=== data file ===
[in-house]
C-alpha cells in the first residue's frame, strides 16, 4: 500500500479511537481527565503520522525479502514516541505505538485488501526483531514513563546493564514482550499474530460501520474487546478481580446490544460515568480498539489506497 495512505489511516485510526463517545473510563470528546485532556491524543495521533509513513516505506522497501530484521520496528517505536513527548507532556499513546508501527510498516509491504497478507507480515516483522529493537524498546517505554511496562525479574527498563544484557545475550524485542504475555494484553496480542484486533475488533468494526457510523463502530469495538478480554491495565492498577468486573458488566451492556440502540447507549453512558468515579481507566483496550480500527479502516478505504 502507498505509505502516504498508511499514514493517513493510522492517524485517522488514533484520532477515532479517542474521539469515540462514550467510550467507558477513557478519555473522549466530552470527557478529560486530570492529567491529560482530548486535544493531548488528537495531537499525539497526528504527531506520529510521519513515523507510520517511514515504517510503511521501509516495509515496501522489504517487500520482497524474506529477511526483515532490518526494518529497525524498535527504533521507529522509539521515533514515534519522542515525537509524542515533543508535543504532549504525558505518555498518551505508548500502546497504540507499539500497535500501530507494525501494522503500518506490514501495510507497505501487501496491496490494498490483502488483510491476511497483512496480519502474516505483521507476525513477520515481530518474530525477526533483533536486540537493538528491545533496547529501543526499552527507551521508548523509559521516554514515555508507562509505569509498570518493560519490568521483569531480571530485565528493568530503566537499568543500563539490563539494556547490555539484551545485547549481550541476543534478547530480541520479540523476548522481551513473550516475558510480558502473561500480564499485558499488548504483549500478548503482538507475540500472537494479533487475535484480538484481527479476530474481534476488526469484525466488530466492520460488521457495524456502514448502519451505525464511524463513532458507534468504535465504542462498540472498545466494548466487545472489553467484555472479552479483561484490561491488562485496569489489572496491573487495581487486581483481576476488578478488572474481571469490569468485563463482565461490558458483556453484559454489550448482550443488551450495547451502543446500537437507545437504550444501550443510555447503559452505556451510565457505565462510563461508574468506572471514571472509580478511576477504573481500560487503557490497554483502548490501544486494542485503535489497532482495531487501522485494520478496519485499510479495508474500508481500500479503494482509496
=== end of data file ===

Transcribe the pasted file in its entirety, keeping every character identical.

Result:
[in-house]
C-alpha cells in the first residue's frame, strides 16, 4: 500500500479511537481527565503520522525479502514516541505505538485488501526483531514513563546493564514482550499474530460501520474487546478481580446490544460515568480498539489506497 495512505489511516485510526463517545473510563470528546485532556491524543495521533509513513516505506522497501530484521520496528517505536513527548507532556499513546508501527510498516509491504497478507507480515516483522529493537524498546517505554511496562525479574527498563544484557545475550524485542504475555494484553496480542484486533475488533468494526457510523463502530469495538478480554491495565492498577468486573458488566451492556440502540447507549453512558468515579481507566483496550480500527479502516478505504 502507498505509505502516504498508511499514514493517513493510522492517524485517522488514533484520532477515532479517542474521539469515540462514550467510550467507558477513557478519555473522549466530552470527557478529560486530570492529567491529560482530548486535544493531548488528537495531537499525539497526528504527531506520529510521519513515523507510520517511514515504517510503511521501509516495509515496501522489504517487500520482497524474506529477511526483515532490518526494518529497525524498535527504533521507529522509539521515533514515534519522542515525537509524542515533543508535543504532549504525558505518555498518551505508548500502546497504540507499539500497535500501530507494525501494522503500518506490514501495510507497505501487501496491496490494498490483502488483510491476511497483512496480519502474516505483521507476525513477520515481530518474530525477526533483533536486540537493538528491545533496547529501543526499552527507551521508548523509559521516554514515555508507562509505569509498570518493560519490568521483569531480571530485565528493568530503566537499568543500563539490563539494556547490555539484551545485547549481550541476543534478547530480541520479540523476548522481551513473550516475558510480558502473561500480564499485558499488548504483549500478548503482538507475540500472537494479533487475535484480538484481527479476530474481534476488526469484525466488530466492520460488521457495524456502514448502519451505525464511524463513532458507534468504535465504542462498540472498545466494548466487545472489553467484555472479552479483561484490561491488562485496569489489572496491573487495581487486581483481576476488578478488572474481571469490569468485563463482565461490558458483556453484559454489550448482550443488551450495547451502543446500537437507545437504550444501550443510555447503559452505556451510565457505565462510563461508574468506572471514571472509580478511576477504573481500560487503557490497554483502548490501544486494542485503535489497532482495531487501522485494520478496519485499510479495508474500508481500500479503494482509496